Bicycle Store and Events Revival

As all bicycle trade members know, the pandemic has caused an increase in customers visiting bicycle stores including first timers and GCT has been no exception.

“Now (with covid) more people are coming back to bike shops,” Glenn reflected. “People could discover that they love cycling and some could discover that they’re very good at it. They could move on to triathlon, and that’s where we come in, but we’re also a bike store.

“I took over GCT about nine years ago. Noel worked for me for a little while and now he’s living in Coffs Harbour. We’re still great friends.

“We have Cervélo and Focus bikes with a bit of Pinarello here and there. It’s a clean, tidy shop. The fit out was done nine years ago and it still looks new. We’re pretty proud about how the shop looks.

“It’s not all about money. It’s about giving people a service they can talk about and feel good.”

Although covid has caused more general cycling interest, it did cause a dent in the triathlon scene because major events, which drive the sport, had to be cancelled. But early indications are that as restrictions are lifted, there’s a huge pent up demand of people looking to get back into action.

GCT sells an extensive range of triathlon and cycling apparel plus wetsuits, road and tri bikes and accessories
GCT sells an extensive range of triathlon and cycling apparel plus wetsuits, road and tri bikes and accessories

“There’s light at the end of the covid tunnel,” Glenn predicted. “Triathlons are starting again in Australia. We’ve had a few races – a Cannibal athlete won the Sunshine Coast Half Ironman and the Cairns Ironman.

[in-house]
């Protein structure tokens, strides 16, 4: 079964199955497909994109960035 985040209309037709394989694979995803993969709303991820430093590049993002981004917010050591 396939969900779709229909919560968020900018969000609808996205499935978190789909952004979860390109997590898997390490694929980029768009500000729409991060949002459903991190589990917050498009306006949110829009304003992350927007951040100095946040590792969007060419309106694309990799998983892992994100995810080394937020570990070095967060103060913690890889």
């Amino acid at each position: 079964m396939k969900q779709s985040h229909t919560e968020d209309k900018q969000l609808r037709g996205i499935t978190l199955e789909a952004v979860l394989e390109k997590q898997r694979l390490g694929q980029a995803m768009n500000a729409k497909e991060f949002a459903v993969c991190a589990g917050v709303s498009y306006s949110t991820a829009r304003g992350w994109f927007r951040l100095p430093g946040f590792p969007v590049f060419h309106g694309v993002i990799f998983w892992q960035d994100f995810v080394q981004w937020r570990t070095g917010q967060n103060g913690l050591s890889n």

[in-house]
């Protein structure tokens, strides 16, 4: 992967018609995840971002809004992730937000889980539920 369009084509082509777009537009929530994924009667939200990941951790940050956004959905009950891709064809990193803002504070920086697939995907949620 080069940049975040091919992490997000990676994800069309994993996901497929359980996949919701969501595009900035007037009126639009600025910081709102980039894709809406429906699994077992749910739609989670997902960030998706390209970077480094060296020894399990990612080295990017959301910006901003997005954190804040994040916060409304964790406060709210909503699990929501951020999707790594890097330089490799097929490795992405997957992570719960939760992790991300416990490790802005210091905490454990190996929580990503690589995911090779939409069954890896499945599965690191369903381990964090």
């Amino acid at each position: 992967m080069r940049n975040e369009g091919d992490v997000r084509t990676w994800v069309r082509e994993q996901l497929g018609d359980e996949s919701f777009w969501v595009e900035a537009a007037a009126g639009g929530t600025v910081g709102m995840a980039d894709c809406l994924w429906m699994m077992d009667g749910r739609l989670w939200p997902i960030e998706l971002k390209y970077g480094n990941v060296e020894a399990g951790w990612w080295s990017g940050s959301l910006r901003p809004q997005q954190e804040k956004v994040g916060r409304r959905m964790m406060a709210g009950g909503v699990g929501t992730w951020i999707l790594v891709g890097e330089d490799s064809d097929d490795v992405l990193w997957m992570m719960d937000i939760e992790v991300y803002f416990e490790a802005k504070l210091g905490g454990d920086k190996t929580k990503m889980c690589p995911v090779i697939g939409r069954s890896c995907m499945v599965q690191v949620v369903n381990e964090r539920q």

“They just had a running race in Coolangatta, the Gold Coast 50. They had 3,000 people turn up. It was the biggest event in the world since covid.”

Glenn said that it has been challenging running the shop remotely, while his main focus has been on his larger, national Cannibal apparel design, manufacturing business located in Tweed Heads South, about 10 km down the road across the NSW border. This has meant that for most of the time since buying GCT, he’s not been physically present in the store.

“GCT is really an owner operator business,” he said. “We were turning over $400,000 to $500,000 per year having it run by staff. But it’s not the same as when the owner is in there.

“The upside is that we’ve never put GCT online and I think it could go really well online as well as having the physical store.

“If someone was a triathlon coach, handy with the tools and also good at selling, this could be a perfect opportunity. It could be a good sea change. They could build a tri club around the shop.

“We’re asking for $220,000 which includes the stock, fitout, tools. We want to sell to someone at a good price because it’s a good looking shop with huge potential. You’re not buying a job, you’re buying a business that’s been established in the same premises for 33 years, that you can work in and have full control.

“We trade Tuesday to Friday 9am to 5:30pm and Saturdays 9am to 2pm. We’re closed Sunday and Monday.

“You never know, someone might be sick of the cold down south and be looking for a move to the Gold Coast.

“Sooner or later it’s going to resonate with someone. I want GCT to still be around in the years to come.”

GCT’s mechanic Darryl Duck has many years’ experience in servicing high end bikes.
GCT’s mechanic Darryl Duck has many years’ experience in servicing high end bikes.

Leave a Comment